The clutch is operated with your left foot. This means that when you are getting launched and slipping the clutch, you must hold the motorcycle up with only your right foot. This is an acquired skill - very few motorcyclists, maybe a small fraction of 1 percent, can do it.
But the main quality that made the 101 Scout the cult item that it is is its responsive handling. The center of gravity is low, and the steering is so sensitive that you can ride these bikes with your hands off the handlebars, steering by shifting your weight.
Even though the last year this model was made was 1931, some carnival trick riders still use 101 Scouts for their most challenging stunts, such as spinning around on the seat on the "Wall of Death" - the giant bowl where the rider is almost horizontal, held in place by centrifugal force.
Josh reaped the benefits of this handling as he scaled the Big Horns in Wyoming and particularly on the descent (he calls his motorcycle "Craig" after Craigslist; a Gopro is a mobile video camera):
"The mountain was huge! Every time I came around a corner I thought it would be the end, but it just kept going and going and going! I started in third gear, slowed to second at about 27 m.p.h., and towards the top spent a little time in first. She never missed a beat though, and we made the pass with no problems. Slow, but no problems.
"The way down, however - Wooo Hooooo! The backside of the mountain was covered in switchbacks and nice rolling sweepers. That is where Craig really made some money. I wish my Gopro wasn't still on the highway in Ohio, it would have made for some spectacular footage. ..."
I think it's safe to say he was more concerned about getting from Point A to Point B on days like this:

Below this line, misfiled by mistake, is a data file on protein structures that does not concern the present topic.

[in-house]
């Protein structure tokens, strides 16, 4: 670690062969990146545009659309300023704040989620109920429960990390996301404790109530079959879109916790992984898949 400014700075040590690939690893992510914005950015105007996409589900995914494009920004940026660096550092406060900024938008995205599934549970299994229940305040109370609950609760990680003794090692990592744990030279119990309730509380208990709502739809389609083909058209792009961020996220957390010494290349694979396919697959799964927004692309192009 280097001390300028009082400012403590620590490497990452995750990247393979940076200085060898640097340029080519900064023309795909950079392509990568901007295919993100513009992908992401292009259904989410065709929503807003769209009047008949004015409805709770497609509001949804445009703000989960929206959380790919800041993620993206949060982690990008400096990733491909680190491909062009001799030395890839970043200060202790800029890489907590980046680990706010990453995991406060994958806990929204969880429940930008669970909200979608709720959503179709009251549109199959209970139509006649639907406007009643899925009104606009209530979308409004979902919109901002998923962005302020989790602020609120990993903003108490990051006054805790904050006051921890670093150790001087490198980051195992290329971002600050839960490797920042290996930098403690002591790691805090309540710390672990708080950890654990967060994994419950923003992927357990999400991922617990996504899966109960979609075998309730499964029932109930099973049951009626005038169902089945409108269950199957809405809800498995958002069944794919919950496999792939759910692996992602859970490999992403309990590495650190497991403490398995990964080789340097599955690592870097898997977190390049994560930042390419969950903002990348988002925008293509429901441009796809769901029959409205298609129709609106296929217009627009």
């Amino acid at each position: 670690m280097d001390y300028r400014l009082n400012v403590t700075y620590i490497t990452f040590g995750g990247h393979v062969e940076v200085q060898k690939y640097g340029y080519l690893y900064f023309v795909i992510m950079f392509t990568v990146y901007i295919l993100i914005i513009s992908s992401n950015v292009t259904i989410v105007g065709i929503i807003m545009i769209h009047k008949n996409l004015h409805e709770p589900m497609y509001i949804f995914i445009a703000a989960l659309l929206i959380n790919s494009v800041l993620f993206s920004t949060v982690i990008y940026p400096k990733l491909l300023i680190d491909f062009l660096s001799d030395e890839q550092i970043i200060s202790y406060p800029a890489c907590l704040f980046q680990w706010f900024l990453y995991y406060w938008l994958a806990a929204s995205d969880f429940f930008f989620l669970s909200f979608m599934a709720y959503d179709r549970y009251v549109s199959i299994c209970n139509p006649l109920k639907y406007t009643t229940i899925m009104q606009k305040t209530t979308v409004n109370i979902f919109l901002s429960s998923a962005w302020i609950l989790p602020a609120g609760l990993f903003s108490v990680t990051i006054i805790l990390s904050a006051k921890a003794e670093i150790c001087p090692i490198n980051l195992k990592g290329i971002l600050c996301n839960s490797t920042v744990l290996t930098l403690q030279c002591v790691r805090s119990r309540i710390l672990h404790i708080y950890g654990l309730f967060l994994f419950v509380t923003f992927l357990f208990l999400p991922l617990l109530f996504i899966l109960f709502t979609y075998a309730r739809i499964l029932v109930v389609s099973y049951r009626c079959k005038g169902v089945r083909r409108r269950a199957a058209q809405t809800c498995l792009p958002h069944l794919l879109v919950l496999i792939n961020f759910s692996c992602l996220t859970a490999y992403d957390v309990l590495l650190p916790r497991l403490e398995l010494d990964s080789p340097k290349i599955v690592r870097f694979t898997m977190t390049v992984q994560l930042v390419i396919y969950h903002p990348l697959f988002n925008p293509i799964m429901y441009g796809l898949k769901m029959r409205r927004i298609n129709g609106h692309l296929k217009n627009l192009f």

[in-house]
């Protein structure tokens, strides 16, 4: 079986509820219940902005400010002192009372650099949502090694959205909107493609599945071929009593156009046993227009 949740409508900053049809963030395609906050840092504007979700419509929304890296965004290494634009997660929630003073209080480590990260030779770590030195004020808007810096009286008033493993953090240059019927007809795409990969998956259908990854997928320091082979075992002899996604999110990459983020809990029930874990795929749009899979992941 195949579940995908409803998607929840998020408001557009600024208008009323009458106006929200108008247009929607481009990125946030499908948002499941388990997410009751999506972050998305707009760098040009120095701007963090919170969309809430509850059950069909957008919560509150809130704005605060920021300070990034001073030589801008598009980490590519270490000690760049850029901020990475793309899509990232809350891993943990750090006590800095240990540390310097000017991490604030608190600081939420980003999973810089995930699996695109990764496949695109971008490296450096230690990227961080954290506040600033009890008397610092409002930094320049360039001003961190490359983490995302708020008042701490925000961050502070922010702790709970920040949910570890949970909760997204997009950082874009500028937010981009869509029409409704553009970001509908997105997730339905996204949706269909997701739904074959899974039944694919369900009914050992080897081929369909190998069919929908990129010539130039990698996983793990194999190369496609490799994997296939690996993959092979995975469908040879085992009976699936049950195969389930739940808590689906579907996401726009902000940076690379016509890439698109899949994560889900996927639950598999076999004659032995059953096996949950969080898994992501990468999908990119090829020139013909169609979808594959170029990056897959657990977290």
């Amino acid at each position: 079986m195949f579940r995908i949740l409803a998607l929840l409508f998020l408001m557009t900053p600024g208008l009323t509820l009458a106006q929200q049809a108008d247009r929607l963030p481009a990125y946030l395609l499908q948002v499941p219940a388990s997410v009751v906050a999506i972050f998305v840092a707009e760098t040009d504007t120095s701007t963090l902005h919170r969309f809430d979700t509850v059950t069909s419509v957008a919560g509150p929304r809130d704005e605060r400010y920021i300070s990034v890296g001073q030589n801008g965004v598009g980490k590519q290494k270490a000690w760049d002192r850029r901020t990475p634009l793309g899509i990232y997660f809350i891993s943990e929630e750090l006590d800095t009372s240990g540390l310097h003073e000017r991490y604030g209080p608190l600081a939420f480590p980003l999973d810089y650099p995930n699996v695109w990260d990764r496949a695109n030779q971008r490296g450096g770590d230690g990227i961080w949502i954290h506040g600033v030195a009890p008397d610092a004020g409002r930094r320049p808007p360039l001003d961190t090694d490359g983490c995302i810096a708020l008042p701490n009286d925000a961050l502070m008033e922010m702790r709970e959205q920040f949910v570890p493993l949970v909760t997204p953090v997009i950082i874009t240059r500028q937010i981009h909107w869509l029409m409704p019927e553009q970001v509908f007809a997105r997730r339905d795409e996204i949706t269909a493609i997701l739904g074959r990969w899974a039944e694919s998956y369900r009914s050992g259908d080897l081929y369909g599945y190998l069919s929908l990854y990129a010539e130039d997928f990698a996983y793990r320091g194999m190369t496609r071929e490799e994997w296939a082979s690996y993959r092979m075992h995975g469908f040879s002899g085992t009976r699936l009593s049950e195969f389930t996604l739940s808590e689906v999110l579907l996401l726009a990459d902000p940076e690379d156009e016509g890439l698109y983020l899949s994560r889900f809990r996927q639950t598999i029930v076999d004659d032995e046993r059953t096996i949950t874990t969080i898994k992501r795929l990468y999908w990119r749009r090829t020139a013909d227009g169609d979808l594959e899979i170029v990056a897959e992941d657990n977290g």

"This morning was brutal. 27 degrees and ice fog. Steve Rinker and I rode together, and neither of us could see. My goggles would fog and freeze before I could clear them, so I ended up leaving them off. That left us traveling at 30 m.p.h. so our faces wouldn't freeze. It didn't help. They froze. I was picking off ice chunks from my jacket as we rode, and we pulled over every 10 miles to do some jumping jacks, warm the gloves on the heads, and get the blood flowing in our fingers again."
The spectacular payoff came Sept. 23 in San Francisco, when Josh and the others rolled across the Golden Gate Bridge, met by hundreds of spectators.
Josh posted a photo of his bike alongside Jeff Alperin's 1929 101 Scout, which finished in fourth place, and "Round the World" Doug Wothke's 1928 101 Scout, with the Golden Gate in the background.
A BMW was third, and a Harley-Davidson was second. The top score went to a 1913 Excelsior, built the year after the Schwinn bicycle company bought Excelsior.
In the late 1920s, Harley-Davidson, Indian, and Excelsior were the big three in the motorcycle market, so it was nice to see all three represented there all these years later.
I would imagine nearly anyone who has ever thrown a leg over a motorcycle has fantasized at some point about chucking it all and chasing the sun across the continent.
If you ride antique iron, proving the "Does that thing run?" crowd wrong is part of that equation.
And now we have our underdog, Josh Wilson, who had towering odds stacked against him and did the deed.
Contact Robert M. Kelley at 215-854-5095 or email@example.com.